Instead of spying, American intelligence agencies working mostly against what was broadly described as “terrorism,” used technology to locate potential targets and kill them. The CIA’s Clandestine Services, once the haven of its spies, became under President Barack Obama, a largely paramilitary operation focused on military solutions rather than espionage. This process was accelerated under Obama’s CIA Director John Brennan, who worked assiduously to reduce the influence of the former spies within the Agency. Brennan reportedly had once wanted to become a spy but was kicked out of the training program as “unsuitable.”
So, has America learned that its intelligence agencies are doing all the wrong things and that the national defense strategy is unsustainable because the Russian-American relationship is now on a new footing? Possibly, but it is perhaps more likely that Washington will avoid asking the hard questions.

4--The Implications of Russia's New Weapon Systems

5-- The PKK’s strategic miscalculation

Following the breaking out of the Syrian war in 2011, the Turkish government, led by Erdoğan in 2012, instructed the MİT to contact Öcalan in prison to pursue ending terrorism through a democratic solution to the Kurdish issue.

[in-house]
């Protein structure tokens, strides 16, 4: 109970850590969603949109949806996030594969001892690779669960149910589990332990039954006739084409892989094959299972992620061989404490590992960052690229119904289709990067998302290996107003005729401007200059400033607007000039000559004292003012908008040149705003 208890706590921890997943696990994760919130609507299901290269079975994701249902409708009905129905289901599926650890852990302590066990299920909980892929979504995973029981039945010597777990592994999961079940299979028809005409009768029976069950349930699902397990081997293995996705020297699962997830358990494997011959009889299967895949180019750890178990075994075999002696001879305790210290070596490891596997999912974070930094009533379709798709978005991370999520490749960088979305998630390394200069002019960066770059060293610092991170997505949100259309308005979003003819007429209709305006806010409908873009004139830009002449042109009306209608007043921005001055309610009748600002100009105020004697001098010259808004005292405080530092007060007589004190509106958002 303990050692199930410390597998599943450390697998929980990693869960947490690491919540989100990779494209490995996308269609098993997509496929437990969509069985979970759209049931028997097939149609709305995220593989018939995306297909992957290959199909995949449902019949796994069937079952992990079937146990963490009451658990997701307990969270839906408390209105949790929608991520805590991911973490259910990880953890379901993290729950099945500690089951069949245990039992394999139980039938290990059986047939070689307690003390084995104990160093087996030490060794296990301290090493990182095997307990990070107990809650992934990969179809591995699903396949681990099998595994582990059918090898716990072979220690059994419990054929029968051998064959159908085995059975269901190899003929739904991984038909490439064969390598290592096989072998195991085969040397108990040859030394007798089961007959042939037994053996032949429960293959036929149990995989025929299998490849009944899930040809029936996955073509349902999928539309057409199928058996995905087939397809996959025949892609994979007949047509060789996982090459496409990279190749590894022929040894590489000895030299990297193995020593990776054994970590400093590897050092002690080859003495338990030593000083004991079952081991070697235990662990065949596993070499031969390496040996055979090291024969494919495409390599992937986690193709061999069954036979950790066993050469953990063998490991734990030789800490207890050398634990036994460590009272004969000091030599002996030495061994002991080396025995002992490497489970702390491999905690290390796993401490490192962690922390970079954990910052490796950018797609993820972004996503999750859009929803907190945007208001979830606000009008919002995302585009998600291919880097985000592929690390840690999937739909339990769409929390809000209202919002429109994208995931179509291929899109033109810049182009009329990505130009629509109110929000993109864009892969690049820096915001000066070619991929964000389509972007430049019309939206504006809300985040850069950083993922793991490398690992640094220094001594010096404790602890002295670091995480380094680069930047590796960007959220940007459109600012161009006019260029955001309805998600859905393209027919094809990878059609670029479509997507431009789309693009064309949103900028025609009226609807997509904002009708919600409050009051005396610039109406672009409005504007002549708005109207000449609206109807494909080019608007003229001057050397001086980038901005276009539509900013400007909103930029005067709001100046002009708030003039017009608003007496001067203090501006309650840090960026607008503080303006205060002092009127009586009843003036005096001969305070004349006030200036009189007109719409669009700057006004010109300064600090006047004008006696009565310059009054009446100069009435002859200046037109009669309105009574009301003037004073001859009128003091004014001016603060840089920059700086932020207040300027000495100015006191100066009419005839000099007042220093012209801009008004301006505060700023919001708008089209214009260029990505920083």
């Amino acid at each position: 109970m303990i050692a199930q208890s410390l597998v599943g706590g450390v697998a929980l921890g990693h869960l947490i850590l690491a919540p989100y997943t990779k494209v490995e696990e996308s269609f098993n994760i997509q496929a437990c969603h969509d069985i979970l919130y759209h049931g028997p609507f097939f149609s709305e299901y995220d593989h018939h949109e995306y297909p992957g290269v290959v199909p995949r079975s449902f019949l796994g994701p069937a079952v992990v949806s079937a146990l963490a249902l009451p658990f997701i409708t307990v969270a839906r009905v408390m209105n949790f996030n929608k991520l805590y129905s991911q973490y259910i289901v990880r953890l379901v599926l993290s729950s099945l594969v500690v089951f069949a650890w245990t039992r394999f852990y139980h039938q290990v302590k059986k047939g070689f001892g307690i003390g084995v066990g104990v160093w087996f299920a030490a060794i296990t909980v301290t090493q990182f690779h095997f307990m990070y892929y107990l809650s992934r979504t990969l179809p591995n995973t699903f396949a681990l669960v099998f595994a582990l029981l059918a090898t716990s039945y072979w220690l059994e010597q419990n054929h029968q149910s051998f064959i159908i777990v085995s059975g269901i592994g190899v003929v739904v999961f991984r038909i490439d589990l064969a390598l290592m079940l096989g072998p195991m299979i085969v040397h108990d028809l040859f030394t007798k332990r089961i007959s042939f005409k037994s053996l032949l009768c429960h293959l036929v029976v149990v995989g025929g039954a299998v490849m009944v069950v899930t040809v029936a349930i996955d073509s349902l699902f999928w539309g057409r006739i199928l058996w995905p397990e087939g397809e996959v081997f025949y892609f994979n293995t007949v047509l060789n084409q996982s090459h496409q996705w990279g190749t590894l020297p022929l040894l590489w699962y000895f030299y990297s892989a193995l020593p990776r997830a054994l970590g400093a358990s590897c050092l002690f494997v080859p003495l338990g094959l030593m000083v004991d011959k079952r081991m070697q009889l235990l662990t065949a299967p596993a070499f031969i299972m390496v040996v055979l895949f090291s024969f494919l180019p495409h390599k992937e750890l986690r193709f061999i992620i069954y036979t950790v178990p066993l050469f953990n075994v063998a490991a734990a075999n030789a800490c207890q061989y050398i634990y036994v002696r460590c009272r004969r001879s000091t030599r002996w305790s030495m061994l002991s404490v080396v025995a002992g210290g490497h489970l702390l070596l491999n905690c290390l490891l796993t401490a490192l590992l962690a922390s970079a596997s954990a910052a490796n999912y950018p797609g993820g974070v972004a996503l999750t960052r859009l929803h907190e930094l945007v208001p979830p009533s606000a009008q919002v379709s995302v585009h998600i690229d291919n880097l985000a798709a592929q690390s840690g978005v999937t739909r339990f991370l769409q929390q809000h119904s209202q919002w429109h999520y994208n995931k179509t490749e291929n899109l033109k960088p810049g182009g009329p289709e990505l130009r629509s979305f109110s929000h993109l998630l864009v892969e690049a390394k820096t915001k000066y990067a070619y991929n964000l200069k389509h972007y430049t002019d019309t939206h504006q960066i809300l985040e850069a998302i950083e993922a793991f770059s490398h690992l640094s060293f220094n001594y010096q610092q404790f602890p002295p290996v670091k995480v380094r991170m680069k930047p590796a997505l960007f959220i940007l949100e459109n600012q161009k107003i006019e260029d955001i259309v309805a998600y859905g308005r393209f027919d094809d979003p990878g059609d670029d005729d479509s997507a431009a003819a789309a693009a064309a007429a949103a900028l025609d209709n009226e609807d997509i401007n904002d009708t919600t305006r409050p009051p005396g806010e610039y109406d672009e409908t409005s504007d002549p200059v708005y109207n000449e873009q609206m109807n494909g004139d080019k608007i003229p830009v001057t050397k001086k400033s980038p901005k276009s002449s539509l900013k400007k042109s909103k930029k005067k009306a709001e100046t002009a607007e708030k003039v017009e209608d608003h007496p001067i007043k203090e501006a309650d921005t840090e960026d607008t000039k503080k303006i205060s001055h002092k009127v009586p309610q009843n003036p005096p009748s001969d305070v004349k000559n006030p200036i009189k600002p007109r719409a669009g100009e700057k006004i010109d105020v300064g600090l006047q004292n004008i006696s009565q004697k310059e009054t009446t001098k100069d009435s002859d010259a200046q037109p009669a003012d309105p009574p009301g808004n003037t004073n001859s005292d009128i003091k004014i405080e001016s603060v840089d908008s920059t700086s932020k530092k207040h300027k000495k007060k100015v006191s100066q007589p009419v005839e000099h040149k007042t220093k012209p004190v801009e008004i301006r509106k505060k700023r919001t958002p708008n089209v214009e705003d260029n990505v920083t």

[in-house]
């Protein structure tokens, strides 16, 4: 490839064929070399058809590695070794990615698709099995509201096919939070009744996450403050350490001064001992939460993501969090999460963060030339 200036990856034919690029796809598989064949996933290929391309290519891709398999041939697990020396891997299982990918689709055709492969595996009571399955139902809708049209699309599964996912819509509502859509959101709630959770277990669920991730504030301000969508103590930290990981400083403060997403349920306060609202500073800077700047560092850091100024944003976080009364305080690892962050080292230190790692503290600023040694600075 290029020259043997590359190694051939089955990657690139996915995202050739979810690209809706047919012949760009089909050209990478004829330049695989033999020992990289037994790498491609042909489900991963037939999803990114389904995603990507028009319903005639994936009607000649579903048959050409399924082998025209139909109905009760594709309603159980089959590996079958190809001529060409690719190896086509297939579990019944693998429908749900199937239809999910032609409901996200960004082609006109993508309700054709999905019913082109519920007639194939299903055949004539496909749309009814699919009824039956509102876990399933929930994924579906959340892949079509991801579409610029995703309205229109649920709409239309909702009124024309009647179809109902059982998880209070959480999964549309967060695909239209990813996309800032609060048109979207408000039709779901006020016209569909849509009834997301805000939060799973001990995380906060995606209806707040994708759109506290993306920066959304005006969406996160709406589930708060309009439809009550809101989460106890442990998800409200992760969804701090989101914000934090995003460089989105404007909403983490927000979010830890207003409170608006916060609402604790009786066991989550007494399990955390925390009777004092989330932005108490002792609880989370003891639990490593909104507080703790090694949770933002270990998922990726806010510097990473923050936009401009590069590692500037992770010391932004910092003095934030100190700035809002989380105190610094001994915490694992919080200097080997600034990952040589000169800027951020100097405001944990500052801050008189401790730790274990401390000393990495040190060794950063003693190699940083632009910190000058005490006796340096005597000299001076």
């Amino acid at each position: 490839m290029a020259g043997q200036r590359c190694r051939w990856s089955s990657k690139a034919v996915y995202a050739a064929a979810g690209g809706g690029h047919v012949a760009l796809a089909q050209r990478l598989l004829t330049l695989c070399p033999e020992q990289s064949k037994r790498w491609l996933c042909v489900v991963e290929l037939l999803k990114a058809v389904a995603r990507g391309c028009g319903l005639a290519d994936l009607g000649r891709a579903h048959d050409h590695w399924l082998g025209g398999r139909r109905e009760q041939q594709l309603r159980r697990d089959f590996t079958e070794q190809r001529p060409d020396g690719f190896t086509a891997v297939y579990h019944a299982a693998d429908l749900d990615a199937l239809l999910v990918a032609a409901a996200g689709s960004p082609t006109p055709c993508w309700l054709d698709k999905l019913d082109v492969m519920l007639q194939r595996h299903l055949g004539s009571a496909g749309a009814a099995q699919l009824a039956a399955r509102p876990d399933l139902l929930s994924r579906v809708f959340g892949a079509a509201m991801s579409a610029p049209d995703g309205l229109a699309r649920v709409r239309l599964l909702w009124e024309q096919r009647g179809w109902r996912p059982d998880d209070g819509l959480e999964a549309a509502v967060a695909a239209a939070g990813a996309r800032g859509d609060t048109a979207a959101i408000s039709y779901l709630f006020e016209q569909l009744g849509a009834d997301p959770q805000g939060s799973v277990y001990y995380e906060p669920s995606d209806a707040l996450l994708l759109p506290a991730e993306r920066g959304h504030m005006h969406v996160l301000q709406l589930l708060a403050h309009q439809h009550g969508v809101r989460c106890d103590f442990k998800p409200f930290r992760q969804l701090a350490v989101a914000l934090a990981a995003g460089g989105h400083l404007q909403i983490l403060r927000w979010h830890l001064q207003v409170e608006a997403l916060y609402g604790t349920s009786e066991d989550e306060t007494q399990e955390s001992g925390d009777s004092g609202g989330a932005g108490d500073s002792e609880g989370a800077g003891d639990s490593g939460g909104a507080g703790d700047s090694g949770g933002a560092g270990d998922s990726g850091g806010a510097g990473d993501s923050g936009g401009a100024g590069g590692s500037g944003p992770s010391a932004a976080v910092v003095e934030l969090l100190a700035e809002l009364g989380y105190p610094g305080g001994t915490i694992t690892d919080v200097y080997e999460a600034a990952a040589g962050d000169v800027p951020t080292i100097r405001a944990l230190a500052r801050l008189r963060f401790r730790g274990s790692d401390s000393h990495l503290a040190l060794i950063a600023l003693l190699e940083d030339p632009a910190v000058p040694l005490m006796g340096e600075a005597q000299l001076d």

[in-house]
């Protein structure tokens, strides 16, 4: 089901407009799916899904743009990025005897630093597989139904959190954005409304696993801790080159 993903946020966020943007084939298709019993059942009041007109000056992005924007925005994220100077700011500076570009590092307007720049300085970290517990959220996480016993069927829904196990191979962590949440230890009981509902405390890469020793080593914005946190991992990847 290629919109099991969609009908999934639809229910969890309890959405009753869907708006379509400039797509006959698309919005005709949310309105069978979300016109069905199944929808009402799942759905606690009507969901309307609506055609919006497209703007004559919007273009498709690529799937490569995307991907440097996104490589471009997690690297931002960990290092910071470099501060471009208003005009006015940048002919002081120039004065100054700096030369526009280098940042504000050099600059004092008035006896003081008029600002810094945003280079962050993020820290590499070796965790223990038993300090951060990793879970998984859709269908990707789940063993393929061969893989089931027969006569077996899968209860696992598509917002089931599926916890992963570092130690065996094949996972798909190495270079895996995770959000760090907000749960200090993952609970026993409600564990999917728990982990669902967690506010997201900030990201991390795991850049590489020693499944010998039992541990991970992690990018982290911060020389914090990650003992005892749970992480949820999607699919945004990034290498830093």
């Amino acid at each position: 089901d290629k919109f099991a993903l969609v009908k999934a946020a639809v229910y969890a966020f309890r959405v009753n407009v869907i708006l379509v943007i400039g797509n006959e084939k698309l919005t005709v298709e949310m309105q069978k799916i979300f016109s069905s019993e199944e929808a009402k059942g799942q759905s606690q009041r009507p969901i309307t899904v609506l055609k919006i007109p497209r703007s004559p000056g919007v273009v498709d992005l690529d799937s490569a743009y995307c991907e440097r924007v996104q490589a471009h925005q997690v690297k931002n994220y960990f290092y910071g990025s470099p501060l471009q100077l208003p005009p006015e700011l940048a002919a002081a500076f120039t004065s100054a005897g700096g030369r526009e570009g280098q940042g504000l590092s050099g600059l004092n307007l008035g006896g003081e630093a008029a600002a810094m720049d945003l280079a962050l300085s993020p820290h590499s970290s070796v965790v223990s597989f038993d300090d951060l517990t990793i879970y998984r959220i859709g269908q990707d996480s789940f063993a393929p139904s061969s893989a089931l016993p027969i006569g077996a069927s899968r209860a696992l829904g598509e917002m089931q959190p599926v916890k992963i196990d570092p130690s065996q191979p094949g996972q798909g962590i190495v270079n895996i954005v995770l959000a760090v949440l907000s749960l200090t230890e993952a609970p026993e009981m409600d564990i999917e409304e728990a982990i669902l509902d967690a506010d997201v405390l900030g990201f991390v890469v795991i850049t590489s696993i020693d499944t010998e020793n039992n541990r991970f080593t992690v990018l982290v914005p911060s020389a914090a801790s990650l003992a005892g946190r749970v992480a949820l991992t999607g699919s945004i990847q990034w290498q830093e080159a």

By that time, the PKK had already established its Syria branch, the Democratic Union Party (PYD), which played a positive role in the early stages of the MİT-PKK contacts, with the support of the Kurdish-issue focused Peoples’ Democratic Party (HDP) in the Turkish Parliament. This was before the emergence of the Islamic State of Iraq and the Levant (ISIL) in 2013, which caught many countries - including Turkey - unprepared, with its unprecedented level of radicalism and violence.
In autumn 2014, ISIL attacked the Syrian border town of Ayn al-Arab - or Kobane as it is referred to by the Kurds – which was held by the PYD’s armed wing, the People’s Protection Units (YPG). At this point the PKK started to see a different opportunity. The Turkish government’s uncertainty regarding the situation also played a role, but the PKK was not alone in seeing a new opportunity in the Kobane situation.
The U.S. administration also saw a chance to enter the Syrian theater without putting boots on the ground. That is how the U.S. Central Command (CENTCOM) picked the YPG/PKK militants as its ground force, asking them to exchange their terrorism-related name for a more PR-friendly one: The Syrian Democratic Forces (SDF).
Now the SDF, or the YPG, or the PKK, is seen as a major tool of U.S. interests in the Middle East by many peoples of the region including Turks, Arabs and Iranians. Following U.S. Secretary of State Rex Tillerson’s recent speech at Stanford University, they are also now seen as the protectors of the interests of Israel, which is understandably disturbed by Iran’s Revolutionary Guards approaching its borders and the continued expansion of Hezbollah in Syria.